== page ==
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China mulls brokerage licences for two investment banks

(ATF) ICBC and China Construction Bank look likely to be the first Chinese banks to be issued a brokerage license, according to Jin Qilin research, the China Finance Association, Caixin and Sina Finance. Their reports say officials are considering awarding pilot brokerage licences to two banks.

China tried a mixed operation model in the past, but it fell into chaos. However, as the system matures and leaders push to develop China’s financial sector, this new move is being pondered as a way to give China a system that is compatible with leading capital markets.

The possibility of a mixed operation of banking and securities has been a topic of speculation in the Chinese market. A spokesperson for the China Securities Regulatory Commission gave a cautious response on the issue, saying, “judging from the experience of the United States, the mixed operation of banks is the general trend. Although the business level [in China] is very mature, it still needs to be carefully studied at the institutional level and the regulatory level.”

The main issue is which banks will be chosen for a test run of this process, and ICBC (the Industrial and Commercial Bank of China) and CCB (China Construction Bank) are currently seen as the most likely candidates. From a business perspective, the pilot of an investment banking business may be the first step.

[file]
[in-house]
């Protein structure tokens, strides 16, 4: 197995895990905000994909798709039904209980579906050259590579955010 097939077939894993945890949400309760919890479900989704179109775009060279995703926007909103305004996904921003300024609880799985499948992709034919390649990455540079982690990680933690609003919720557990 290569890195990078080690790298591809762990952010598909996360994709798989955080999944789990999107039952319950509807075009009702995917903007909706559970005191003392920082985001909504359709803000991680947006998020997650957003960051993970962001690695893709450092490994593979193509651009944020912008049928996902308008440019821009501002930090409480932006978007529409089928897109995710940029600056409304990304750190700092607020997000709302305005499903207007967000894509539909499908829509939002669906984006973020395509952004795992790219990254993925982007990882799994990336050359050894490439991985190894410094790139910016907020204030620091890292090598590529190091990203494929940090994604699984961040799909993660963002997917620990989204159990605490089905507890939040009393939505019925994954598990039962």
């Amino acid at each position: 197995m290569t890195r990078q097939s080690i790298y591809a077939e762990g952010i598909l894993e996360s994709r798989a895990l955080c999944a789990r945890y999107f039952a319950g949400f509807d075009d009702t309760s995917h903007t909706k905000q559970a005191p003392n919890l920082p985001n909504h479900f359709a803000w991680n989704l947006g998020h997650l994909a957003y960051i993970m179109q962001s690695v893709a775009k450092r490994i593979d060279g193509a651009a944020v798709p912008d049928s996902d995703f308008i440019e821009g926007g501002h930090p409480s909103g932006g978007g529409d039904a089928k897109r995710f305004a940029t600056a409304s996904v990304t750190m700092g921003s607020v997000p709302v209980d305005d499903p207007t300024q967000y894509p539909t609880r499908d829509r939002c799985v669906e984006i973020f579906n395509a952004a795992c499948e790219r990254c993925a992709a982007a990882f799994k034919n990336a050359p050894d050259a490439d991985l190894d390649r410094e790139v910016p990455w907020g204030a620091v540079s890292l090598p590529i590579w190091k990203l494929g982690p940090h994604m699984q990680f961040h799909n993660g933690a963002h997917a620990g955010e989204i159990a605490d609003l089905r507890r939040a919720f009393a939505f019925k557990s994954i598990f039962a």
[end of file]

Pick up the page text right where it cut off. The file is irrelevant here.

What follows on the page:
China Banking News said today – July 2, 2020 – that ICBC and CCB topped a list of the world’s leading lenders, in terms of tier-1 capital and profit.

But neither ICBC nor CCB’s share price was moved by recent stock market activity. CCB rose slightly by 0.48%, while ICBC fell slightly by 0.2%.

According to Caixin reports, the Securities and Futures Commission is planning to issue a pilot license to at least two commercial banks so they can also operate as securities firms.

On June 28, a spokesperson for the China Securities Regulatory Commission stated that there is currently no more information to notify the market about.

The development of a high-quality investment bank would implement the needs of the State Council’s decision-makers to help promote and expand development of the country’s capital markets, which are seen as an important means of direct financing.

But there are multiple options on how to proceed, which are still under discussion. No matter what method is adopted, it will not have a big impact on the existing industry.

In fact, the domestic financial industry has tried the mixed mode of banking and securities since the 1980s, and many risks and some chaos was gradually exposed.

The Commercial Banking Law promulgated in 1995 formally established that commercial banks shall not engage in securities business. Article 43 of the Law, which was amended in 2015, says that “Commercial banks shall not engage in trust investment and securities business within the territory of the People’s Republic of China, or invest in non-self-use real estate or non-bank financial institutions and enterprises – unless otherwise provided exception by the state.” This last phrase reserved policy space for the mixed operation of a bank and trading securities.